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YES!

(Affirmative Music in Negative Times)


Background

Is it easier to say ‘yes’ or ‘no’? I don’t know anymore, I really don’t. What I do know is that during the guest editorship of Parallax 56 on my chosen theme of YES! I said ‘no’ a lot more than I said ‘yes’. And I was not the only one…oh no! Weirdly, I’m still not sure what the opposite of affirmation is (not negation, that’s far too obvious), but through a series of de-affirmations let us say the music premiered here never found its way into the journal as intended. However, not to be out-‘no’d’, ways were found to affirm this affirmative music: a collective ‘no’ to ‘no’, a classic double negation that, I believe, captures the affirmative spirit of all art, even (or perhaps especially) the most beleaguered.

As with the Parallax ‘call for papers’, a group of composers/musicians were invited to submit one or more pieces of work as a response to the affirmative brief, one intent on enunciating a ‘big YES!’

So, what might this big ‘yes’ look like? Well admittedly it could look very bad, a ghastly regime of agreement, where a quagmire of consensus sucks all and sundry into an undifferentiated community of care and enabling; where the warm glow of an assumed oneness replaces the searing heat of endless strife. But surely there are more interesting ways of saying ‘yes’, neither contradictory nor consensual but contestational, interruptive rather than responsive, the affirmation rather than the negation of difference.

Happily, as the music here presented emphatically confirms, this big (OK, not so big) ‘yes’ is far from consensual and even further from being undifferentiated. There is no banal cheeriness here or any evangelical promotion of ‘causes’ or ‘positions’ that effectively deflect affirmation away from itself into the breathless positivity demanded by the market place. As the written contributions to Parallax 56 demonstrate, affirmation takes many forms, and so it is with this music where saying ‘yes’ opens out on to infinite difference, while the big ‘no’ tirelessly attempts to close everything down again. Terry O’Connor et al., in their piece for the journal, say this much better than I ever could:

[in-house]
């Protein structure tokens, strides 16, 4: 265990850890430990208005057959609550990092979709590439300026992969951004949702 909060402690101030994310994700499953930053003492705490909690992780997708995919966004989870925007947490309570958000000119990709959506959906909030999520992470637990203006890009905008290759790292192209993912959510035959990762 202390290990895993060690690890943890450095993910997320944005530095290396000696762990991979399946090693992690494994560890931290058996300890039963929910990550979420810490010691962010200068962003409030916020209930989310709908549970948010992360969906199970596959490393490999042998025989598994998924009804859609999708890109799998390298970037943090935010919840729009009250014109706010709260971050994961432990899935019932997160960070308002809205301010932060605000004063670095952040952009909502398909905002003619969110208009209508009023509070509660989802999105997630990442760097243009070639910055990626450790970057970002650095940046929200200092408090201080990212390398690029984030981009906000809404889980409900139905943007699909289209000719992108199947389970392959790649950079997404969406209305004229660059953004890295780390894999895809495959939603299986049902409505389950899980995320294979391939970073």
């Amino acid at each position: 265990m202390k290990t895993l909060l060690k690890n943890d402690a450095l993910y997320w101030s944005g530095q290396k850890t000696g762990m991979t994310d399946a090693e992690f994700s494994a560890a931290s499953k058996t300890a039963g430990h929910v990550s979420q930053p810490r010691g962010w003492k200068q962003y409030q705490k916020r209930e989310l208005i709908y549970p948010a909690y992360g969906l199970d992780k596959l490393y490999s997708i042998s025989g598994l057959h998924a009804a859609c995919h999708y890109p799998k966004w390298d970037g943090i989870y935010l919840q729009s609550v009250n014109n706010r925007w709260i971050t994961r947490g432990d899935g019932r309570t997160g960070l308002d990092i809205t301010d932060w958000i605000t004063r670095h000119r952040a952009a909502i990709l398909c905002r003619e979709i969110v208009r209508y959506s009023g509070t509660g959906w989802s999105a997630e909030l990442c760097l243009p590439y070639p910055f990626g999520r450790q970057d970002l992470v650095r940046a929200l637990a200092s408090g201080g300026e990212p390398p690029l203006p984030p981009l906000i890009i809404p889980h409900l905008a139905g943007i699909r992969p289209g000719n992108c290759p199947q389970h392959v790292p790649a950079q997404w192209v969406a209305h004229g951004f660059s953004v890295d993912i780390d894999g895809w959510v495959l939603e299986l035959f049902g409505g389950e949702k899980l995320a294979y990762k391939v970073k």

‘Shall I tell you what yes means? Yes, means no resistance. Yes means going with the current. Yes means lying down when it rains, and standing up when it’s sunny. I lived with a man whose ‘no’ was in the middle of his heart, whose ‘no’ kept him thin as a bone. ‘No’ is pain, and ‘Yes’ is pleasure. ‘No’ is man, and ‘Yes’ is nature. ‘Yes’ is laughter, and ‘No’ is torture. ‘Yes’ is old age, and ‘No’ is early death. I hate ‘No’. ‘No’ is misery and lonely nights. Do you follow, or shall I say it again?’


YES CD booklet

Images taken from the YES cd booklet, designed by Fred Swist, 2010

 

The Music

Track 1: Tesselations II for Nine Singers (exerpt). Veryan Weston

Veryan writes: There is here a continuous notated composition that runs parallel with any improvising. This functions as a 'thread' whose lengths are also determined by the length of the improvisation/s, so the thread is designed to create an affirmative background or foundation which also helps to form the character of the improvisation/s which are solos or duets most often. But singers of the thread can also be affected by the improvisations (e.g. volume, articulation, variation of the lines). The singers have cultural connections with various places (Northern Iraq, Armenia, Serbia, Italy, Canada, the Tyrol and Hertfordshire) and traces of this can be heard in their improvisations. Real proof of affirmation comes when an artistic project is initiated and/or funded by the artists themselves. Arnold Schoenberg once said that 'art comes from necessity', and when there are situations where the artists make the work themselves, for themselves, then this is an affirmation based on a primal impulse and real need to do the work. The reasons can be many: self-affirmation, sanity, self-expression, projection, reflection, the therapy of labour, and pure, adulterous Dionysian celebration.